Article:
The Teach From Home resource is also available to download (in PDF) for teachers who have limited access to the internet.
Google has also created a complementary resources, Learn @ Home a guide for parents and guardians. Google partnered with learning creators to bring parents and families meaningful resources and activities. These resources are not meant to replace homework assigned by teachers, but meant to complement that work.
At the outset, OCR and OSERS must address a serious misunderstanding that has recently circulated within the educational community. As school districts nationwide take necessary steps to protect the health and safety of their students, many are moving to virtual or online education (distance instruction). Some educators, however, have been reluctant to provide any distance instruction because they believe that federal disability law presents insurmountable barriers to remote education. This is simply not true. We remind schools they should not opt to close or decline to provide distance instruction, at the expense of students, to address matters pertaining to services for students with disabilities. Rather, school systems must make local decisions that take into consideration the health, safety, and well-being of all their students and staff.
To be clear: ensuring compliance with the Individuals with Disabilities Education Act (IDEA), † Section 504 of the Rehabilitation Act (Section 504), and Title II of the Americans with Disabilities Act should not prevent any school from offering educational programs through distance instruction. School districts must provide a free and appropriate public education (FAPE) consistent with the need to protect the health and safety of students with disabilities and those individuals providing education, specialized instruction, and related services to these students. In this unique and ever-changing environment, OCR and OSERS recognize that these exceptional circumstances may affect how all educational and related services and supports are provided, and the Department will offer flexibility where possible. However, school districts must remember that the provision of FAPE may include, as appropriate, special education and related services provided through distance instruction provided virtually, online, or telephonically.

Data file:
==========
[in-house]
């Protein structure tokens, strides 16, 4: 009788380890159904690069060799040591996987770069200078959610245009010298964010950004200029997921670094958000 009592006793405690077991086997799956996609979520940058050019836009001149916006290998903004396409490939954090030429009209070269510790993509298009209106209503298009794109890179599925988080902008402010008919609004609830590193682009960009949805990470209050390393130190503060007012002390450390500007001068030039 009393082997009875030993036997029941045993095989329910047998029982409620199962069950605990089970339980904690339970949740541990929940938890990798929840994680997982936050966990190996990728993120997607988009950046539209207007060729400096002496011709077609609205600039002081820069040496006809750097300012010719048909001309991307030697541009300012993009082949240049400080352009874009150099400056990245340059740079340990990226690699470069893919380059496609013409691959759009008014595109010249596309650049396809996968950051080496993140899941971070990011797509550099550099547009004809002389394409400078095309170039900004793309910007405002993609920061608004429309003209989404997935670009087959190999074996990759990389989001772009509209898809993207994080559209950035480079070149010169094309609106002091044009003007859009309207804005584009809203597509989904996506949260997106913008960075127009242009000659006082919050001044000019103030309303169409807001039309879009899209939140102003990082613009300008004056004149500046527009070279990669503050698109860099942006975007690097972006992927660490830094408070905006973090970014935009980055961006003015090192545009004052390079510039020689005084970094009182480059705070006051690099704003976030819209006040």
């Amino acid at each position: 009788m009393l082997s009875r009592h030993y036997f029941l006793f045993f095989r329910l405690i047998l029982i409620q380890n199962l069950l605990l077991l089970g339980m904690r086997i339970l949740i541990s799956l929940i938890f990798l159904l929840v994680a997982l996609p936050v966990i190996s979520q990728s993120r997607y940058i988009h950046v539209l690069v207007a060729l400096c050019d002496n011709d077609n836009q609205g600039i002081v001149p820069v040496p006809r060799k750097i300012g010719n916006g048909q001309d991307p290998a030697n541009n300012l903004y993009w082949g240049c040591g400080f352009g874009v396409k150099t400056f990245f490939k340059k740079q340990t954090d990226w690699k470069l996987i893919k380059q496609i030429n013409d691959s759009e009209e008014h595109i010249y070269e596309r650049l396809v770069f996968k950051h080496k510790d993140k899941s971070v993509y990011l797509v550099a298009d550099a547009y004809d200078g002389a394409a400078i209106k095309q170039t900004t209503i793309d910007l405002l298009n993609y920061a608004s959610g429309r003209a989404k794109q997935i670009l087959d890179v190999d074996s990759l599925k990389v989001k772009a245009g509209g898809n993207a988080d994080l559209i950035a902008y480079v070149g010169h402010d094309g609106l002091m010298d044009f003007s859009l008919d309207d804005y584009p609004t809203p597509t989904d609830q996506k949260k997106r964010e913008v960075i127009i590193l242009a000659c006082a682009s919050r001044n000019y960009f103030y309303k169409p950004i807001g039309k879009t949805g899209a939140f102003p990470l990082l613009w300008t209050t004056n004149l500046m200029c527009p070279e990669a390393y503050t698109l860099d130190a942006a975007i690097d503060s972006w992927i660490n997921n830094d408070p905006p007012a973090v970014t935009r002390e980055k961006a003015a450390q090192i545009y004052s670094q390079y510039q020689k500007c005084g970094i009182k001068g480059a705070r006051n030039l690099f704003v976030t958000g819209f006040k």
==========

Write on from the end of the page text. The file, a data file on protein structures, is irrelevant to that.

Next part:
The Department understands that, during this national emergency, schools may not be able to provide all services in the same manner they are typically provided. While some schools might choose to safely, and in accordance with state law, provide certain IEP services to some students in-person, it may be unfeasible or unsafe for some institutions, during current emergency school closures, to provide hands-on physical therapy, occupational therapy, or tactile sign language educational services. Many disability-related modifications and services may be effectively provided online. These may include, for instance, extensions of time for assignments, videos with accurate captioning or embedded sign language interpreting, accessible reading materials, and many speech or language services through video conferencing.
It is important to emphasize that federal disability law allows for flexibility in determining how to meet the individual needs of students with disabilities. The determination of how FAPE is to be provided may need to be different in this time of unprecedented national emergency. As mentioned above, FAPE may be provided consistent with the need to protect the health and safety of students with disabilities and those individuals providing special education and related
services to students. Where, due to the global pandemic and resulting closures of schools, there has been an inevitable delay in providing services – or even making decisions about how to provide services – IEP teams (as noted in the March 12, 2020 guidance) must make an individualized determination whether and to what extent compensatory services may be needed when schools resume normal operations.
Finally, although federal law requires distance instruction to be accessible to students with disabilities, it does not mandate specific methodologies. Where technology itself imposes a barrier to access or where educational materials simply are not available in an accessible format, educators may still meet their legal obligations by providing children with disabilities equally effective alternate access to the curriculum or services provided to other students. For example, if a teacher who has a blind student in her class is working from home and cannot distribute a document accessible to that student, she can distribute to the rest of the class an inaccessible document and, if appropriate for the student, read the document over the phone to the blind student or provide the blind student with an audio recording of a reading of the document aloud.
As schools in Maine close in response to concerns about the spread of COVID-19 and begin to educate their students “from a distance,” we offer some resources to assist in the process.